Men and women are, of course, biologically different. Yet how we compartmentalize our differences has little to do with biological and more to do with societal influences and prejudices. It is not surprising then that the masculine/feminine dichotomy is used to classify things like strength and weakness, reason and nature and rationale and emotions. For instance, a few years ago I got into a heated debate with a high school friend, via Facebook, over his assertion that women were too emotional to lead and that men, were better equipped because it was there nature to be rational. I challenged his theory by spending the rest of the afternoon, intentionally and calculatingly pushing his buttons until he exploded with name calling and yelling, which was demonstrated by the overuse of capital letters.
The point is that men clearly can be guided by their emotions too, even if the emotional response is different. Even science has suggested that while men and women basically have the same hardware, it’s the software instructions and how they are put to use that makes the sexes seem different. That basically means that while he might not pour his heart out to you in sonnets and prose, he might be reduced to tears if his favorite football or basketball team loses the important game.
So what does this all have to do with Steve Harvey and his book and soon to be movie? Well, because it does the same sort of pandering to so called gender specific traits that suggest that women are naturally irrational and men are the only gender capable of being logical. For example, in one of Harvey’s infamous Strawberry Letters, a 26-year-old man involved with a woman started receiving anonymous texts from another a woman. He began sexting with this woman and soon arranged a date to meet this mysterious person at a public place. Upon his arrival, he learned that this mysterious woman was in fact an old college buddy, who was secretly in the closet. An argument ensued. The college buddy threatened to not only tell his girlfriend but also post all of this man business on social networking sites if he did not allow him to “touch” him. Did he oblige? Of course he did, there would be no Strawberry Letter if he simply said no.
Now, this doesn’t sound like the archetype of a rational being assessing whether or not his decisions are aligned with his aims and actions. No, this sounds like a person who is behaving irrationally. Nor does it sound like someone running off of emotions. A purely emotional response probably would have been to act out of anger, kick the guys behind and then think about how it will affect his relationship later. Or it could have meant ignoring the mysterious text messages all together out of guilt he would have felt about the possible hurt he could have bestowed on his lady. In the latter, he could have benefited from his rational and emotional – or as society deems it, his masculine and feminine – sides working together. Instead he acted stupidly, which knows no bounds or gender. In essence, instead of telling us to think like men to make better relationship choices, a better name for Harvey’s book would have been, “Act like a Mature Adult, Stop being Stupid.”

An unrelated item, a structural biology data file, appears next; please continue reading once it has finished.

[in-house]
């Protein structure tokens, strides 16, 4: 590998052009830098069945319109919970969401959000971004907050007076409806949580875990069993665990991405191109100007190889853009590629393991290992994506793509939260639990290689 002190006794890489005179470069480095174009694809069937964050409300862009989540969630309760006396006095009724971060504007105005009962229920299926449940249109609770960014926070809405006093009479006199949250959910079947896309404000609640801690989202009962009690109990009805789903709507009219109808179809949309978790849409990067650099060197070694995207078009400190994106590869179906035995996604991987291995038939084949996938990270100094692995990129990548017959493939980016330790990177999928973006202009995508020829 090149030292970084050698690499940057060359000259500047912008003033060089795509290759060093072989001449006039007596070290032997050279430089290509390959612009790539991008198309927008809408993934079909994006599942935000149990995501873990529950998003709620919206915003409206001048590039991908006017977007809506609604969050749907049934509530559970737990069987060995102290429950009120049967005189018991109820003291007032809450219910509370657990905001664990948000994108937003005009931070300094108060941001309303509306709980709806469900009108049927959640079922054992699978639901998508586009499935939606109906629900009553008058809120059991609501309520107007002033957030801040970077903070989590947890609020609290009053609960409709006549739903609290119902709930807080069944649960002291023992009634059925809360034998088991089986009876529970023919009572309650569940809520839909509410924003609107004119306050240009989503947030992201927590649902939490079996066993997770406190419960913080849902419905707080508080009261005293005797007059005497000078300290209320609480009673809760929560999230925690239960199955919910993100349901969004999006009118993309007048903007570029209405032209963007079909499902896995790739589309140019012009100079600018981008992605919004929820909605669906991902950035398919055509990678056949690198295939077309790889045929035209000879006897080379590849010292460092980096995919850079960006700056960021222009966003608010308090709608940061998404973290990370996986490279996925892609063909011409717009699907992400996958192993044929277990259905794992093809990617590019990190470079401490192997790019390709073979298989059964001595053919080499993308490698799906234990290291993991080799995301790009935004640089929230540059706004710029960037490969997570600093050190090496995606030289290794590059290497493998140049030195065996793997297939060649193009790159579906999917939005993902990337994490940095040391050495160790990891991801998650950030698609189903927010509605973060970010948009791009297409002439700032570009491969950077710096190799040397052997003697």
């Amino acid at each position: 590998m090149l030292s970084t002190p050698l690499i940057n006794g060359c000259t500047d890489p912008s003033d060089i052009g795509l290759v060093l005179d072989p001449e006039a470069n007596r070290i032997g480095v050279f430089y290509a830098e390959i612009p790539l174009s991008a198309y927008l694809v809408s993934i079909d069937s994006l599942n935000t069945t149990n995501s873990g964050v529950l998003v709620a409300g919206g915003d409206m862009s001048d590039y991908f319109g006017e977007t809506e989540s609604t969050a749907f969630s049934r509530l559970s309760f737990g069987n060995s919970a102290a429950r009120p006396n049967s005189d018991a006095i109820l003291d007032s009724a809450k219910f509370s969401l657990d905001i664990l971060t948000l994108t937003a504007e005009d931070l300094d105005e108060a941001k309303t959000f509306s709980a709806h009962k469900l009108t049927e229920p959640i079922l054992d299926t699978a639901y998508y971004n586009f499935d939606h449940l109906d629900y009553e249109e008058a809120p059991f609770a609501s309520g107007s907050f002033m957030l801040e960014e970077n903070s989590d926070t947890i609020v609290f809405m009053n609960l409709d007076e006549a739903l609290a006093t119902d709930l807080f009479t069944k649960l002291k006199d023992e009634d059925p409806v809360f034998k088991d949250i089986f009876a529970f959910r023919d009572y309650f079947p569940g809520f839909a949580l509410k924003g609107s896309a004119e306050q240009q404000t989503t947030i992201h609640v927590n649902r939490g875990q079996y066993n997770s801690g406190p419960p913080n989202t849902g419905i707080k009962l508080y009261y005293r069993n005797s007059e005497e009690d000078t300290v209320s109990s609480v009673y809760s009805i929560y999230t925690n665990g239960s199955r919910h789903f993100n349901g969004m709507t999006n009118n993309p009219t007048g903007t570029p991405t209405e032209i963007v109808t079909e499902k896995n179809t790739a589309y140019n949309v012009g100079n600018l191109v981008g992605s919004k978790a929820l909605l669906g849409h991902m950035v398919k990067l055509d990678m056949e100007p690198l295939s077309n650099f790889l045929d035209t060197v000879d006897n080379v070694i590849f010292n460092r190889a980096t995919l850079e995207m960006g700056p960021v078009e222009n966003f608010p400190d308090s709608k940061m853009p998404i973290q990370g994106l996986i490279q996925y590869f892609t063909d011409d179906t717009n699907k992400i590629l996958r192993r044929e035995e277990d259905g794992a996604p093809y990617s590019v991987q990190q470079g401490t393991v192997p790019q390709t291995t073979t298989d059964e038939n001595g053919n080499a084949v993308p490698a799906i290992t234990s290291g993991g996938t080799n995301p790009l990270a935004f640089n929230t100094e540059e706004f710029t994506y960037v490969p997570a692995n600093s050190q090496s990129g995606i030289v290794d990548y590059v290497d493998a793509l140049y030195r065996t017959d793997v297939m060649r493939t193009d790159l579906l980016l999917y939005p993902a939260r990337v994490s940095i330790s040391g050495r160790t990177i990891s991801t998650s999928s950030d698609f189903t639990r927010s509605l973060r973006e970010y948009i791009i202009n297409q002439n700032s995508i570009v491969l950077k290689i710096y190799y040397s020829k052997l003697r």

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I’ve had an epiphany. Like many women out in this country (if not wide world), I have too many clothes. Some pieces being things I know in my heart I won’t wear again, things I might punch somebody over taking or messing up, but all in all, things I KNOW I need to let go of. And while I’m sure many can relate, I’m sure we all also know that having an irregular attachment to material things is not hot at all. So if you know you’ve got sweaters from ’98 still bound up in your dresser drawer that you love a little too much, it’s time to do something about it. Do better if this is you…(and I say that with love because I’ve got issues too *smiles*).
Unless you make the conscious decision that your mother’s crib is the hotspot and don’t see a purpose in moving out, chances are, you’re going to have to live with a complete stranger. And while you may be thinking, “I can live with my friends,” know that it’s rarely a good idea. Friends can wear on each other with the quickness when sharing living quarters. But not all living experiences with strangers have to spell danger. In fact, your random roomie can wind up being one of your best friends! But if you’re an unlucky person like me, your roommate can wind up being enemy numero uno. These are ways you can tell that you’re possibly living with the definition of ratchetness, the omen child, or just a really terrible roommate, and signs that you need to watch your back…and your money.
I have a love/hate relationship with women. I love them when they are supportive, nurturing, loyal, honest and generous. I HATE them when they are catty, spiteful, vindictive, gossipy, jealous, frenemy-like and territorial. Having been betrayed more than a few times by women who have displayed the latter, I’ve learned how to better navigate a certain type of woman I must identify and avoid whenever I can help it.
Has anyone ever told you that you are sensitive? Didn’t it hurt your feelings!? Yeah, that’s probably because you actually are sensitive boo…There’s no shame in that though. I’m a bit sensitive myself from time to time, but as long as you recognize that you are and put yourself in check when you need to, you should be all good. But that’s where the issue comes in. Most people who take things too personally won’t acknowledge the fact that they are indeed sensitive. So to help those folks out, aka you, here are a few signs you should be on the lookout for so you can come to terms with your sensitivity.